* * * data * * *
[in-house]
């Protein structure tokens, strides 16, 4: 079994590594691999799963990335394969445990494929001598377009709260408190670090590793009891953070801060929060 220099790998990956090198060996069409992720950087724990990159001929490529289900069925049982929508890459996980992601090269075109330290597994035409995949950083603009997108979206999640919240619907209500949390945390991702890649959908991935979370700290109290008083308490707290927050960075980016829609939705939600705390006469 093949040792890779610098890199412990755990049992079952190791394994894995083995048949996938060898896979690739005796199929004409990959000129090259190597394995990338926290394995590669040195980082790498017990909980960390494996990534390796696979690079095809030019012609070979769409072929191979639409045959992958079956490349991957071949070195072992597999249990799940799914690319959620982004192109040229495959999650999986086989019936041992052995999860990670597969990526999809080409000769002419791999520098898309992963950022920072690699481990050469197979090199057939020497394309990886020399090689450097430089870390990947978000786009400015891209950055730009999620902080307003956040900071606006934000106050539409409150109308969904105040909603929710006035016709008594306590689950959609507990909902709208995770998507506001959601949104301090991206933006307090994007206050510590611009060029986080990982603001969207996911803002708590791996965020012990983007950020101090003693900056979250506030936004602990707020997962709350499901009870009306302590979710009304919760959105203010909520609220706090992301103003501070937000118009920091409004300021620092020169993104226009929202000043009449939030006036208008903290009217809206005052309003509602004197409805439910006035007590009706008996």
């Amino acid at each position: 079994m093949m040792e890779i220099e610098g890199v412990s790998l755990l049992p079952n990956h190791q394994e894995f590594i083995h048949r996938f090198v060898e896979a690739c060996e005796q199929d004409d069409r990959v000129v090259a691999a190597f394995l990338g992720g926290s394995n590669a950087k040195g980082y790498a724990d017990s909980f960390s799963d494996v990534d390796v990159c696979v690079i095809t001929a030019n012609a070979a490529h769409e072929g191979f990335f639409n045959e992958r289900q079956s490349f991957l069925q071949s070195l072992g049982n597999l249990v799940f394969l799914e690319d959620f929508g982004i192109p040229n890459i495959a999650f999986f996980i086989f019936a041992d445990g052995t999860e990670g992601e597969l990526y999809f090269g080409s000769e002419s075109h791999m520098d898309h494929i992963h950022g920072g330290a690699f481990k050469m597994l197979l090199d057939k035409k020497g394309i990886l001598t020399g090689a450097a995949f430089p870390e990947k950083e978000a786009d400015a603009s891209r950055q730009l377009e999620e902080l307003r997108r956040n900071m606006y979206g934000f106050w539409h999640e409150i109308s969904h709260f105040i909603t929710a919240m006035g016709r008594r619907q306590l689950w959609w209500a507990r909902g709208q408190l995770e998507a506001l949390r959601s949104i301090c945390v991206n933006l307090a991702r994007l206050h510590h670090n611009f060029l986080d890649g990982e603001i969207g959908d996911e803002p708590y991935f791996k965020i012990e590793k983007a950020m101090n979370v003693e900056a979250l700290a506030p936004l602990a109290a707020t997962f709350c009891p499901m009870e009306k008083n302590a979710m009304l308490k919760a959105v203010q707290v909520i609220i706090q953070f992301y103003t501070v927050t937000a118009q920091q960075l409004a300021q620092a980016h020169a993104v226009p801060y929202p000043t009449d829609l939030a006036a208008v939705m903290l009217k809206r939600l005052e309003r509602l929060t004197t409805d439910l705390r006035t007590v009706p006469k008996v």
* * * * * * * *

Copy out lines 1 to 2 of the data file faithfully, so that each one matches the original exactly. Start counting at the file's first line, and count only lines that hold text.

[in-house]
């Protein structure tokens, strides 16, 4: 079994590594691999799963990335394969445990494929001598377009709260408190670090590793009891953070801060929060 220099790998990956090198060996069409992720950087724990990159001929490529289900069925049982929508890459996980992601090269075109330290597994035409995949950083603009997108979206999640919240619907209500949390945390991702890649959908991935979370700290109290008083308490707290927050960075980016829609939705939600705390006469 093949040792890779610098890199412990755990049992079952190791394994894995083995048949996938060898896979690739005796199929004409990959000129090259190597394995990338926290394995590669040195980082790498017990909980960390494996990534390796696979690079095809030019012609070979769409072929191979639409045959992958079956490349991957071949070195072992597999249990799940799914690319959620982004192109040229495959999650999986086989019936041992052995999860990670597969990526999809080409000769002419791999520098898309992963950022920072690699481990050469197979090199057939020497394309990886020399090689450097430089870390990947978000786009400015891209950055730009999620902080307003956040900071606006934000106050539409409150109308969904105040909603929710006035016709008594306590689950959609507990909902709208995770998507506001959601949104301090991206933006307090994007206050510590611009060029986080990982603001969207996911803002708590791996965020012990983007950020101090003693900056979250506030936004602990707020997962709350499901009870009306302590979710009304919760959105203010909520609220706090992301103003501070937000118009920091409004300021620092020169993104226009929202000043009449939030006036208008903290009217809206005052309003509602004197409805439910006035007590009706008996």